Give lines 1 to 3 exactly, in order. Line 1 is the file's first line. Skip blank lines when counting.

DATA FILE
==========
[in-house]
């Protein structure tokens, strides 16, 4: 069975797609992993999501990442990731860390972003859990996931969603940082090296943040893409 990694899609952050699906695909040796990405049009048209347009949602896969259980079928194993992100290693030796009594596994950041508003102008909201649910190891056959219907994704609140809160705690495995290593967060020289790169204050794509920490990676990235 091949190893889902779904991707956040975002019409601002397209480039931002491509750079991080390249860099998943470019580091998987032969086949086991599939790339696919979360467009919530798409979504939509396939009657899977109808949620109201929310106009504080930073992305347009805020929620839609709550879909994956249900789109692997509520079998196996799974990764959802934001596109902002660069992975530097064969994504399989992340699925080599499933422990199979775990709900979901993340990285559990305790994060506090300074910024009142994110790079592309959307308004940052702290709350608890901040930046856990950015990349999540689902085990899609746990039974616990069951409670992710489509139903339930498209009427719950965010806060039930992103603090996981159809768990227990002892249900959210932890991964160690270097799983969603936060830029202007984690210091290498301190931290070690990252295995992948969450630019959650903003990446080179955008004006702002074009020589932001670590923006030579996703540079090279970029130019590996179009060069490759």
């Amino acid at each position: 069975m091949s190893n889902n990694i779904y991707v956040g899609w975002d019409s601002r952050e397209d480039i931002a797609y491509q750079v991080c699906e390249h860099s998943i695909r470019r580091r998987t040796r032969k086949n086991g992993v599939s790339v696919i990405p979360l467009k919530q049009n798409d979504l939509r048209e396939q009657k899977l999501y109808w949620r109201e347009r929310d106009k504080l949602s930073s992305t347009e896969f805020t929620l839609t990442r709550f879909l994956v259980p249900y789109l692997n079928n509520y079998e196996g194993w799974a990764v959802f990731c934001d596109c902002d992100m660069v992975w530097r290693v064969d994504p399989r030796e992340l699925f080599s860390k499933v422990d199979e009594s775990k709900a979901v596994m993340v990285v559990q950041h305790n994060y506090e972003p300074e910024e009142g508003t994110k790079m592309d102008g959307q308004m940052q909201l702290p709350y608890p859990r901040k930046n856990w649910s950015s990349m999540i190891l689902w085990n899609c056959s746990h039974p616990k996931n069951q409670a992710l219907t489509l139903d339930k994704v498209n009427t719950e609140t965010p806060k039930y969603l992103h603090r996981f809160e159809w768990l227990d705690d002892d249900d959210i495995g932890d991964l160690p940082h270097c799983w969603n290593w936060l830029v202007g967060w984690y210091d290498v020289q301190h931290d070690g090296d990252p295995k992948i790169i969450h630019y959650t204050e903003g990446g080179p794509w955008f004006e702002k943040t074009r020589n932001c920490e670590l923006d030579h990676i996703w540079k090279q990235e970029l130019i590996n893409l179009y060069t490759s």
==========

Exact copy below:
[in-house]
């Protein structure tokens, strides 16, 4: 069975797609992993999501990442990731860390972003859990996931969603940082090296943040893409 990694899609952050699906695909040796990405049009048209347009949602896969259980079928194993992100290693030796009594596994950041508003102008909201649910190891056959219907994704609140809160705690495995290593967060020289790169204050794509920490990676990235 091949190893889902779904991707956040975002019409601002397209480039931002491509750079991080390249860099998943470019580091998987032969086949086991599939790339696919979360467009919530798409979504939509396939009657899977109808949620109201929310106009504080930073992305347009805020929620839609709550879909994956249900789109692997509520079998196996799974990764959802934001596109902002660069992975530097064969994504399989992340699925080599499933422990199979775990709900979901993340990285559990305790994060506090300074910024009142994110790079592309959307308004940052702290709350608890901040930046856990950015990349999540689902085990899609746990039974616990069951409670992710489509139903339930498209009427719950965010806060039930992103603090996981159809768990227990002892249900959210932890991964160690270097799983969603936060830029202007984690210091290498301190931290070690990252295995992948969450630019959650903003990446080179955008004006702002074009020589932001670590923006030579996703540079090279970029130019590996179009060069490759």
């Amino acid at each position: 069975m091949s190893n889902n990694i779904y991707v956040g899609w975002d019409s601002r952050e397209d480039i931002a797609y491509q750079v991080c699906e390249h860099s998943i695909r470019r580091r998987t040796r032969k086949n086991g992993v599939s790339v696919i990405p979360l467009k919530q049009n798409d979504l939509r048209e396939q009657k899977l999501y109808w949620r109201e347009r929310d106009k504080l949602s930073s992305t347009e896969f805020t929620l839609t990442r709550f879909l994956v259980p249900y789109l692997n079928n509520y079998e196996g194993w799974a990764v959802f990731c934001d596109c902002d992100m660069v992975w530097r290693v064969d994504p399989r030796e992340l699925f080599s860390k499933v422990d199979e009594s775990k709900a979901v596994m993340v990285v559990q950041h305790n994060y506090e972003p300074e910024e009142g508003t994110k790079m592309d102008g959307q308004m940052q909201l702290p709350y608890p859990r901040k930046n856990w649910s950015s990349m999540i190891l689902w085990n899609c056959s746990h039974p616990k996931n069951q409670a992710l219907t489509l139903d339930k994704v498209n009427t719950e609140t965010p806060k039930y969603l992103h603090r996981f809160e159809w768990l227990d705690d002892d249900d959210i495995g932890d991964l160690p940082h270097c799983w969603n290593w936060l830029v202007g967060w984690y210091d290498v020289q301190h931290d070690g090296d990252p295995k992948i790169i969450h630019y959650t204050e903003g990446g080179p794509w955008f004006e702002k943040t074009r020589n932001c920490e670590l923006d030579h990676i996703w540079k090279q990235e970029l130019i590996n893409l179009y060069t490759s």